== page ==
Where’s my “Bill Hobbs post”? One of this weblog’s loyal readers just threatened to stop “paying good money to read it” if I didn’t comment on the Nashville (and now the vast right-wing conservative) blogosphere’s breaking controversy: that former Nashville blogger Bill Hobbs (I say former because he stopped blogging in January) got dooced from his job at Belmont University for posting a crude (in many ways) cartoon on a website in what he felt was an expression of his outrage at the western media’s timid response to the Mohammed cartoon riots. (Brittney Gilbert at Nashville is Talking has a round up of the blogosphere’s reaction to what’s going on. And she’s left Aunt B in charge for the weekend, so this should be fun.)
Here’s my 2¢: What Bill did was stupid (Sorry, Bill). The way in which Mike Kopp outed him was smarmy and a transparent political hack (Sorry, Mike). The Scene’s duplicitous role in this hack is an embarrassment (Sorry, Liz) in the way, as Roger Abramson so correctly described, they used their considerable power to shoot a butterfly with a bazooka. (“A minnow in a mason jar” was going to be my metaphor before reading his better one.)
I know all these folks: Bill, Mike, Liz and Roger and Brittney and Aunt B and most of the folks who think it’s great Bill got taken down and those who are jumping to his defense. I like all of these people. (Even the guy I’ve never met who sometimes attacks me for the most random of reasons.) I’m feeling not so good about all of this on this Good Friday.
I’m really hurting for the person Bill Hobbs (I’ll say more about that in a moment), but I don’t think this is a “free expression” issue. Rather, it’s a poor judgement issue. Unlike some very articulate folks jumping to Bill’s defense, I do not believe Belmont University is out of line for inviting Bill to leave (if that is, indeed, what happened). I especially do not believe they are cowardly, as Liz had suggested, if they fired him. In fact, I believe the PTB (powers that be) at Belmont have been very flexible in allowing Bill to (on “company” time and with “company” equipment) maintain an extremely partisan and political and advertising-supported weblog over the course of several years. While Bill served as a school’s spokesman, he was using his blog to become one of the most self-promoting and out-spoken partisan pundits in Tennessee (and the country). Kudos for Belmont for allowing him that freedom of expression. Frankly, if Bill had been an employee of mine, I would have encouraged him to disassociate his blog with anything related to my company — but during the time in which he maintained his weblog, it was very transparent that Bill was employed as a spokesperson for the University. As far as I know, his blogging was encouraged (or at least tolerated) and the University supported his blogging and the whole concept of blogging — including hosting Blog Nashville.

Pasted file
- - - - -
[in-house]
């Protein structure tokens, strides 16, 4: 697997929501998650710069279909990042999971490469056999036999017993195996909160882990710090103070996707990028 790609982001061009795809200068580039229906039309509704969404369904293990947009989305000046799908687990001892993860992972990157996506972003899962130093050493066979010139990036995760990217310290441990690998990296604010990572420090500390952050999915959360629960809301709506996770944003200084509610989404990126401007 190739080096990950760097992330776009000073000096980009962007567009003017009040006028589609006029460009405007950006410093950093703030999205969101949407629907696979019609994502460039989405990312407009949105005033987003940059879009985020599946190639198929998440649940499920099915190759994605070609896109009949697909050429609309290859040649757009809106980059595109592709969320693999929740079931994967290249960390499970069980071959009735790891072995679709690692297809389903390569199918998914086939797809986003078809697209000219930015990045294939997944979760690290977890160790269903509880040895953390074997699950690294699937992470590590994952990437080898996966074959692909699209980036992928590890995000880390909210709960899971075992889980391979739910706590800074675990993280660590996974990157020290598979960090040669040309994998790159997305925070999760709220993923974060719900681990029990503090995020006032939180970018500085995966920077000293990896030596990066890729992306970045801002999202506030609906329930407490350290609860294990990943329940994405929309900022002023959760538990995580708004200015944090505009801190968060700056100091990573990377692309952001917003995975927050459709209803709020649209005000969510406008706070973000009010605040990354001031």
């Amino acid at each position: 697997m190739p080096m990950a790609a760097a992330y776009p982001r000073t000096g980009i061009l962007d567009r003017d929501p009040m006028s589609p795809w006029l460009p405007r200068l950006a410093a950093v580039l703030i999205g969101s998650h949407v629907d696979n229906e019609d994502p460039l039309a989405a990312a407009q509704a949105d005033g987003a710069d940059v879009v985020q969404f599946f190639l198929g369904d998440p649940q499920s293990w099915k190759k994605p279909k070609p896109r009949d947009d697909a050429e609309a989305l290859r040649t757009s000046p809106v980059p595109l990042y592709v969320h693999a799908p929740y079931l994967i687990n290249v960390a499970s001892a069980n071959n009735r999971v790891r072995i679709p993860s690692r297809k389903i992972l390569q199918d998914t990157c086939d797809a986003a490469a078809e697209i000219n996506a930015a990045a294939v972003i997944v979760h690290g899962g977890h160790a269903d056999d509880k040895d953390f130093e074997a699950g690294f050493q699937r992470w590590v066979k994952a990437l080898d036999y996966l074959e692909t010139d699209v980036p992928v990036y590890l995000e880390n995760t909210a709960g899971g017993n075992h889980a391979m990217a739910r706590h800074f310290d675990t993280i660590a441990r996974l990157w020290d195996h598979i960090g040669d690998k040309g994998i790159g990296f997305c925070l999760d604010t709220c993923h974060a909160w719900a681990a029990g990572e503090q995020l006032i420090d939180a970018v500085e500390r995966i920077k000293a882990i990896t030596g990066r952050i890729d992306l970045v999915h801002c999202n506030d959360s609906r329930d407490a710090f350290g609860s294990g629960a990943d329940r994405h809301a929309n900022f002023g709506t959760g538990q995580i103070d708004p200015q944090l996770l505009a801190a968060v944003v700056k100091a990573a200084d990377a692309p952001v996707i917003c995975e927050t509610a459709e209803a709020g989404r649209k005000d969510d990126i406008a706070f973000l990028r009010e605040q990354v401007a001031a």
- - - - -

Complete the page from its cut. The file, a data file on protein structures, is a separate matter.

Also, an important point to keep in mind: Hobbs didn’t get invited to leave Belmont for blogging (if he, indeed, got invited to leave). He blogged for years and Belmont never fired him. His offense here is the display of an extraordinary lapse in judgement. Despite the passionate belief he holds and the expression of truth he felt his action communicated, all it did was display an outrageous insensitivity that is not merely, as some are suggesting, politically incorrect; rather it was politically and religiously and culturally intolerant, racist and, I go back to the only word I can think of, stupid. And, worst of all, it wasn’t funny. Belmont had no choice.
But here is where I say that I think this will turn out to be something good for Bill Hobbs, the person. For Bill, I feel certain there will be a silver lining in this story. Frankly, Bill Hobbs is too talented and valuable to be working at Belmont. He needed to leave there a long time ago. If this is what it took to get Bill out the door, then great. As much as I often disagree with his point-of-view and style, I’ve read nearly every post Bill Hobbs made when he blogged. I’d be happy to serve as a reference for any employer who is interested in tapping into Bill’s keen insight of the role of personal media in the context of corporate and institutional or cause-related communications. He knows more about blogging than anyone I know employed in the field of public relations or media in this region. (Okay, I can think of 3 or 4 who come close.) So what he did was stupid. But then, I don’t know of anyone who is as passionate as Bill is about the things in which he believes who hasn’t said or done something they wished for a do-over. (Even Mike Kopp.)
What Bill did was a lapse in judgement but I think he’ll one day look back at this as a very positive turn in his professional and life journey. Perhaps this is how Mohammed works in people’s lives.
(Note: There’s a good chance this will be my last post until Monday night or Tuesday. Nothing more fun than throwing out a flame like this and then going offline.)